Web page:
A rare disease is defined as one affecting fewer than five in 10,000 of the general population (2). The majority of rare diseases are genetic in origin (3). There are over 6,000 known rare diseases which together affect approximately 6-8 percent (%) of the population at some point in their lives (4), which amounts to over 3.5 million people in the UK. When viewed collectively, rare diseases aren't rare.
Despite the considerable number of people affected by rare diseases, a greater number of people than diabetes for example (5), patients and families have to battle to get an accurate diagnosis and then struggle to find out the medical impact of a condition and how to manage it, on top of having to cope with day-to-day life without adequate support.
Diagnosis of rare diseases is a significant area of concern. Without diagnosis patients and families cannot access effective treatment, therapy or manage their condition appropriately. Despite this, almost half (46%) of patients with rare diseases had to wait over one year for a final diagnosis following the onset of symptoms. Of this one in five (20%) had waited over five years and one in ten (12%) had waited over ten years.
Misdiagnosis is a significant problem; 46% of patients were initially incorrectly diagnosed and 30% had received three or more misdiagnoses. Delays in diagnosis and misdiagnosis may involve multiple avoidable hospital appointments and patients receiving inappropriate treatments and tests. Not only is this an inefficient use of NHS resources, this delay in appropriate treatment and management can contribute to an irreversible deterioration of patients' health.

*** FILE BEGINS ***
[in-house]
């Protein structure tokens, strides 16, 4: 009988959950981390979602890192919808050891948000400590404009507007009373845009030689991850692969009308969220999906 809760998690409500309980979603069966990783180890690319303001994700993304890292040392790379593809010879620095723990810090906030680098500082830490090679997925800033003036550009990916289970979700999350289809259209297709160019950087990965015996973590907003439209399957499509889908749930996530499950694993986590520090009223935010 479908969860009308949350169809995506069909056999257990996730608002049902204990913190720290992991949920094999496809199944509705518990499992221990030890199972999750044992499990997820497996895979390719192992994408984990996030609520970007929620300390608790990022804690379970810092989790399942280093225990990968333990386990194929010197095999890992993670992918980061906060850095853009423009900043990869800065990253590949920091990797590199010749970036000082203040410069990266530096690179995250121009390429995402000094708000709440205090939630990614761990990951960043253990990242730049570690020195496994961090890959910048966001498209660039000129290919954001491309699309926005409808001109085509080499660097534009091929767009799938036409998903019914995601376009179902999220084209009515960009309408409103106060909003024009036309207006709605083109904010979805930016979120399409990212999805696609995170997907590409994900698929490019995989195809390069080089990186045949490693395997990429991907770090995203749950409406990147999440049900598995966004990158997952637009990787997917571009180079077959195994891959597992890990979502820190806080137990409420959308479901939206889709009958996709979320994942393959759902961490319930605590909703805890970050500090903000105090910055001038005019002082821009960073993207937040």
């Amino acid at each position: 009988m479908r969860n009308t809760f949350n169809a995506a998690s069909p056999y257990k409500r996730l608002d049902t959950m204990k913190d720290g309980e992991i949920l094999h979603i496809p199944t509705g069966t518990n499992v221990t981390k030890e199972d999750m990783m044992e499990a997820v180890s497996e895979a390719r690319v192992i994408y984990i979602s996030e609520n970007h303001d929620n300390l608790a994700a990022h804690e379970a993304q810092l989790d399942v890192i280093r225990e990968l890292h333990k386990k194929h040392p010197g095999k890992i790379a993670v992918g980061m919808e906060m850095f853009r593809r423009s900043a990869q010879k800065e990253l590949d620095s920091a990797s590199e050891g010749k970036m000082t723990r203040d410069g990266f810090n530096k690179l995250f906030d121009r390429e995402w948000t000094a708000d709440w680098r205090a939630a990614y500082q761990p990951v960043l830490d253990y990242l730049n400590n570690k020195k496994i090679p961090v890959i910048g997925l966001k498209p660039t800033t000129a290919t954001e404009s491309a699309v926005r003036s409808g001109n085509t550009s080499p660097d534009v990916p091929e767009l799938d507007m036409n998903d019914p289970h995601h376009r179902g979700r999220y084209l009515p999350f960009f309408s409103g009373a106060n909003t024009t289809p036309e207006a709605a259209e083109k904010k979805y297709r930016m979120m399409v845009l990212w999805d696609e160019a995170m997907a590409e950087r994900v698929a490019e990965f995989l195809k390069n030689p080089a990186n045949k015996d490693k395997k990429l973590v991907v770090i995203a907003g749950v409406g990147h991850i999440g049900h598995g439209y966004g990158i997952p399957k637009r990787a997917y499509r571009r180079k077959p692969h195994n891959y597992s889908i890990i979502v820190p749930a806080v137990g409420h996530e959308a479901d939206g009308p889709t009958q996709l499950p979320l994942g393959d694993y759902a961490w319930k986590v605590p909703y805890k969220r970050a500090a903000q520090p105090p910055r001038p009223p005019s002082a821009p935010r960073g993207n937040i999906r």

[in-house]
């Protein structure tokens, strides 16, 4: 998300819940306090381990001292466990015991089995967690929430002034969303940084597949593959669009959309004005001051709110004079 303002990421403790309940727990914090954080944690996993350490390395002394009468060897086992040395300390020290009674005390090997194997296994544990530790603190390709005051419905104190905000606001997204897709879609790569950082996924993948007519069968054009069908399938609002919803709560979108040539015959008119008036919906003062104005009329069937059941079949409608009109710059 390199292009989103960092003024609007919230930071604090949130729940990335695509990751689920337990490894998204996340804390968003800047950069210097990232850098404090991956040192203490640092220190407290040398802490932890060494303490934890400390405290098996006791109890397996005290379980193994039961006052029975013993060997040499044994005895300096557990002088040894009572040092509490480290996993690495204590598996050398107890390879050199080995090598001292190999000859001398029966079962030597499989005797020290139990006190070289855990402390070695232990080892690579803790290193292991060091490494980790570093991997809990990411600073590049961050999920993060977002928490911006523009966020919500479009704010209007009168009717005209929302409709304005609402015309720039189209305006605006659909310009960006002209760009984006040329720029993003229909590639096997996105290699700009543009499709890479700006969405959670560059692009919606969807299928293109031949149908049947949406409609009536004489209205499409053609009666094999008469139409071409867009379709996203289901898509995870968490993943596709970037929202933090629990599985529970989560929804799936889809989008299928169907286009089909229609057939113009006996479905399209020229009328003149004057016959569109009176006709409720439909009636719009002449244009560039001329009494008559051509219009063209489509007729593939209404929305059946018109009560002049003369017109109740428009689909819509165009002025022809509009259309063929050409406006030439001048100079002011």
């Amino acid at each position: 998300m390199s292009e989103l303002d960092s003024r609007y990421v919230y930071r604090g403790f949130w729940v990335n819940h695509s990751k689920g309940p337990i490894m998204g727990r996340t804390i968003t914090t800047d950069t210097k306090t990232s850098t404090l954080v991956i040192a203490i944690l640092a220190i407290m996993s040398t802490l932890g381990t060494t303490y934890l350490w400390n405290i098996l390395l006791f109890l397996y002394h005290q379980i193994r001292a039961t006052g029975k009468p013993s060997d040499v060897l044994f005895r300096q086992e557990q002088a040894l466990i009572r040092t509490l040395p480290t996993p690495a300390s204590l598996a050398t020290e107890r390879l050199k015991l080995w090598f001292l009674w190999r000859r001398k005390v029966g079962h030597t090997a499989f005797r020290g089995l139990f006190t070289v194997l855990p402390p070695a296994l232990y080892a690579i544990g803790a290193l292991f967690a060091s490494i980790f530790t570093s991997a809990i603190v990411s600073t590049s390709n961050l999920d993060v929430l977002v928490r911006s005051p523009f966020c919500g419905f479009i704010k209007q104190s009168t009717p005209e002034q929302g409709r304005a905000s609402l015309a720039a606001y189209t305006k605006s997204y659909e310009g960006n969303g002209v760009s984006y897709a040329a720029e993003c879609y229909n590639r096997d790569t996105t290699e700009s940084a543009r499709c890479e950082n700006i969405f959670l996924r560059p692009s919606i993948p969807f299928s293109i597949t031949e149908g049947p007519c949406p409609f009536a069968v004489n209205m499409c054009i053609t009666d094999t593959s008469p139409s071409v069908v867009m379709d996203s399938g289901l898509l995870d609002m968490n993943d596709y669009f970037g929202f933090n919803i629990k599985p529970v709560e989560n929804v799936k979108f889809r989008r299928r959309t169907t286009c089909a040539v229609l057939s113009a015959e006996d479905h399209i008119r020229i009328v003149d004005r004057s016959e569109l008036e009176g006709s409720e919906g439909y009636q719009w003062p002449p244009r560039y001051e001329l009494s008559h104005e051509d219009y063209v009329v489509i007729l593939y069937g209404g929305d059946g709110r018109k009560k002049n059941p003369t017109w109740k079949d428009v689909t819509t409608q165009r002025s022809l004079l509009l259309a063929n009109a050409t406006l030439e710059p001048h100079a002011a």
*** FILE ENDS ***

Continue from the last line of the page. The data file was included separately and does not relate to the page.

Although diagnosis is crucial, for many the situation remains bleak even after diagnosis. There is a lack of information about all aspects of living with, and managing, a rare condition. Over half of respondents (52%) felt that they had not been given sufficient information on their condition following diagnosis. Even more worryingly, many respondents elaborated that they were given no information at all after being diagnosed.Most rare diseases affect multiple parts of the body and many different professionals often need to be involved in care and treatment. It is essential that there is good coordination and communication between all those involved, but 75% of respondents do not have a care coordinator. Poor coordination of care aggravates a number of other problems experienced by patients and families leading to worse health-outcomes and poor use of NHS resources.
These are just some of the findings that support the need for a national strategy for rare diseases. RDUK believe that a strategy would provide a strategic policy focussed on rare diseases incorporating research and development, prevention, diagnosis and screening, information and support, coordination of care and commissioning and planning of services. The lack of a strategic approach in the past has lead to the piecemeal policy making and the fragmented services development that we see today.
The Council of the European Union (EU)'s 'Recommendation on an action in the field of rare diseases' was adopted unanimously by each EU Member State, including the UK, in June 2009. This calls on member states to develop and implement plans or strategies for rare diseases by 2013. The Department of Health (DH) has confirmed that it is working with the devolved administrations to develop a strategy for rare diseases and that this strategy will be available for consultation during summer/autumn 2011. RDUK hopes to ensure that an effective strategy is developed and implemented in practice to improve outcomes for patients affected by rare diseases and to ensure that NHS resources are being utilised efficiently.
RDUK will be launching its' recommendations on a strategy for rare diseases to coincide with international Rare Disease Day 2011 - 28 February.